The properties of the hypothetical large-amplitude supergranular flow require a special setup of the time–distance inversion. To avoid misleading signals from the side-lobes of the averaging kernels, one has to pick the solution with good localisation and therefore higher noise level. Luckily, one can use the statistical approach – the trade-off parameter is setup so that the averaging kernel is highly localised, while the noise level is too large (of the order of 100 m s) to do the tomography of individual supergranules. By averaging supergranules (containing independent realisation of the travel-time noise) the noise level is reduced -times.

The SOLA inversion was performed in a Cartesian approximation ( and for the horizontal coordinates and for the vertical) using ridge-filtered sensitivity kernels (modes to ) with centre-to-annulus and centre-to-quadrant averaging geometries (Kosovichev & Duvall, 1997). The radii of the annuli ranged from 5 to 20 pixels, with a pixel size of  Mm (). The ridge filtered sensitivity kernels were computed using the Born approximation (Birch & Gizon, 2007). Only the near sub-surface layers were targeted.

2.1. Travel-times

In the current study, I used data similar to Duvall & Hanasoge (2012). Dopplergrams from Helioseismic and Magnetic Imager (HMI; Scherrer et al. 2012, Schou et al. 2012) were used to produce 64 consecutive twelve-hour datacubes for the travel-time measurements, starting on 10 June 2011. The inversion was designed to be applied to travel times measured from Michelson Doppler Imager (MDI; Scherrer et al. 1995) full-disc Dopplergrams. Therefore, the HMI Dopplergrams were degraded to MDI full-disc resolution by means of down-sampling and application of a wave-vector filter, so that the power spectrum of the degraded HMI datacubes was close to the power spectrum of MDI full-disc datacubes. Only the disc-centre region was tracked in each datacube; the tracking and mapping was done using the code drms_tracking (Schunker & Burston, unpublished) implemented in German Science Center for SDO. The Dopplergram datacubes were spatio-temporally filtered with ridge filters, separating , , and modes. The travel times were measured following Gizon & Birch (2004), using centre-to-annulus and centre-to-quadrant geometries with radii of the annuli 5 to 20 pixels (consistently with the sensitivity kernels used in the inverse problem).

3. An average supergranule

To reduce the level of random noise in the flow maps retrieved by good-localisation inversion, I constructed a set of travel-time maps representing an ‘average supergranule’, thus reducing the level of random noise in travel times.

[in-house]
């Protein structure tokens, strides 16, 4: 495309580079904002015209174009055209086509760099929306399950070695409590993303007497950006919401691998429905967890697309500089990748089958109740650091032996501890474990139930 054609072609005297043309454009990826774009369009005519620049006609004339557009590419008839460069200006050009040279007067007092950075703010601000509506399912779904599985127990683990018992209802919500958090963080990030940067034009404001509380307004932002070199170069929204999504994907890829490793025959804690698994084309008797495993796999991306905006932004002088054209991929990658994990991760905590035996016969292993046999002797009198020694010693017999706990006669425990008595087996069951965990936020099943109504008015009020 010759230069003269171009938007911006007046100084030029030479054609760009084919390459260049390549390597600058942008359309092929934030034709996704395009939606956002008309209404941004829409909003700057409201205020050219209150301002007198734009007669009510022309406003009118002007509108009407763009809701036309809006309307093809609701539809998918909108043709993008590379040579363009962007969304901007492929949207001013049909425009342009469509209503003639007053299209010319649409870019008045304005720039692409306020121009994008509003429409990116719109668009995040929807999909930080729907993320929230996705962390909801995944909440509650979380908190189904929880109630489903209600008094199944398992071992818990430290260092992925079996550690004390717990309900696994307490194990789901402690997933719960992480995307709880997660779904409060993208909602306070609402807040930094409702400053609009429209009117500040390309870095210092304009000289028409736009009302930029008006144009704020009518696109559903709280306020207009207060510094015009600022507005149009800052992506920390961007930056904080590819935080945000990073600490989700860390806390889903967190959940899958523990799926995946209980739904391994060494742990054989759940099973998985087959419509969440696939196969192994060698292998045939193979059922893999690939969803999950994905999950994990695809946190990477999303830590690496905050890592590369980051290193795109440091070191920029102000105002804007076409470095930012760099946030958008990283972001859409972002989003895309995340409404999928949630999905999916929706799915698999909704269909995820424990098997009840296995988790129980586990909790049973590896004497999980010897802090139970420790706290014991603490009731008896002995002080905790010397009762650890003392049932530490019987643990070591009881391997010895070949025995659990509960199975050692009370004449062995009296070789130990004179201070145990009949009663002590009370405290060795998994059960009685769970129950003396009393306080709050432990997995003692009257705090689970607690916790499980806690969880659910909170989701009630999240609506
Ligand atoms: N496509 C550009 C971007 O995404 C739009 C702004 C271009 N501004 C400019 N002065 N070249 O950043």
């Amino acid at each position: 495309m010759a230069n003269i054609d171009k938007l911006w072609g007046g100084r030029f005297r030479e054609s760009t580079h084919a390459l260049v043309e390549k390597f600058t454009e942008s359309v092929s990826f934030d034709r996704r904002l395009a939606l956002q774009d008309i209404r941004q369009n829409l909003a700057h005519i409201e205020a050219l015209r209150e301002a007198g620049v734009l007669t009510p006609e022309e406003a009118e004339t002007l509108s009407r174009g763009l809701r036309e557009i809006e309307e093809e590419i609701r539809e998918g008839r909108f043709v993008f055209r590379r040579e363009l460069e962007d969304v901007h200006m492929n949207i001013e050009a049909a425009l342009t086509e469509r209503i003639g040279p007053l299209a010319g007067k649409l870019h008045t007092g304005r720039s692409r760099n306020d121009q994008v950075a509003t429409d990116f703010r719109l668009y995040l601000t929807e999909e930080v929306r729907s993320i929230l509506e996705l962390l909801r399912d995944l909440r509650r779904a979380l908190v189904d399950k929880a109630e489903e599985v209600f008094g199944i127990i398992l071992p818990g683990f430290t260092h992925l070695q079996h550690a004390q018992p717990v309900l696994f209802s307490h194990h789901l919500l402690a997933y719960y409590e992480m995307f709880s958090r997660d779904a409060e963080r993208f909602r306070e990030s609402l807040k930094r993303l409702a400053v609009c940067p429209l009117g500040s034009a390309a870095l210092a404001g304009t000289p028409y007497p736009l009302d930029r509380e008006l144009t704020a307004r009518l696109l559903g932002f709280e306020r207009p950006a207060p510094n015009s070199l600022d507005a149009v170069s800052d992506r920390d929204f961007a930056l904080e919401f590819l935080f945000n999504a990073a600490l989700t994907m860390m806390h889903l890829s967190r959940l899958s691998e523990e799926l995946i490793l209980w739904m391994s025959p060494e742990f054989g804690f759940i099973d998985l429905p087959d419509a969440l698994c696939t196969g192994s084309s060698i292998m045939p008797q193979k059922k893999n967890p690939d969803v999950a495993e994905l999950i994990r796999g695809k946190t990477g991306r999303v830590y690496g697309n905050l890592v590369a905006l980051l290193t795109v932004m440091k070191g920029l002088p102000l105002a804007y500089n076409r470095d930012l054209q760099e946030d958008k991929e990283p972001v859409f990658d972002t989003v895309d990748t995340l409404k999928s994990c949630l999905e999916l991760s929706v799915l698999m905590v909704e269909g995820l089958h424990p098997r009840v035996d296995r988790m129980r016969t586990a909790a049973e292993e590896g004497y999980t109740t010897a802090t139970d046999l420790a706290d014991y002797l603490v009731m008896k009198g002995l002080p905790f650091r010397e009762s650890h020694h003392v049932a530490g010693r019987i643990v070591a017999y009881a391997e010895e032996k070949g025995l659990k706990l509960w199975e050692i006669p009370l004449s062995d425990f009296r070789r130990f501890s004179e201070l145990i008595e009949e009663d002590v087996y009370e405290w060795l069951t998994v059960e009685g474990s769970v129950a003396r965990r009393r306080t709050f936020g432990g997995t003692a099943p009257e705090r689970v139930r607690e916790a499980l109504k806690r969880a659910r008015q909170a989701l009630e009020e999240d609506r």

3.1. Identification of supergranules

The locations of individual supergranules were determined using an algorithm similar to that used by Duvall & Birch (2010) and Duvall & Hanasoge (2012). Supergranules were searched for in the centre-to-annulus difference travel-time maps measured from -mode filtered datacubes for the distance range of 8–12 pixels (0.96–1.44). The travel-time maps were smoothed with a Gaussian window with Full-Width-at-Half-Maximum of 3 Mm to suppress random fluctuations. Such maps were sensitive to the horizontal divergence of the flow assumed to occur inside supergranular cells.

  1. All pixels, where the sound travel time was smaller than the mean by more than two standard deviations, were tagged. This marked the regions with large divergence signal, where the locations of the supergranular cell centres could be expected.

  2. For each tagged point a square neighbourhood (with a side length of 30 Mm) was taken and the position of the maximal divergence (thus minimal travel time) in this small region was determined. The location of this pixel was tagged. As a consequence, several points were possibly tagged in the large-divergence region of the same supergranule.

  3. All tagged points were cycled and the distance to all other tagged points was calculated. Should the distance between any pair of points be less than 23 Mm, only the point with the minimal value of the travel-time was preserved. Only one point then represented the original cluster of points. This step removed duplicities.

In all 64 datacubes, the procedure identified 5582 supergranule centres. {SCfigure*}[\sidecaptionrelwidth][!th]  


Vertical cuts through averaging kernels for the good-localisation (upper) and low-noise (lower) inversion of near-subsurface vertical flows. Horizontally, the averaging kernels are roundish. Over-plotted contours, which are also marked on the colour bar for reference, denote the following: half-maximum of the kernel (white) and % of the maximum value of the kernel (grey). Important component of the averaging kernel () is better localised in near sub-surface layers in the case of good-localisation inversion. Noise levels of these inversions are discussed in the main text. It is also evident that the contribution of the cross-talk is negligible as the cross-talk averaging kernels ( and ) are practically zeroes.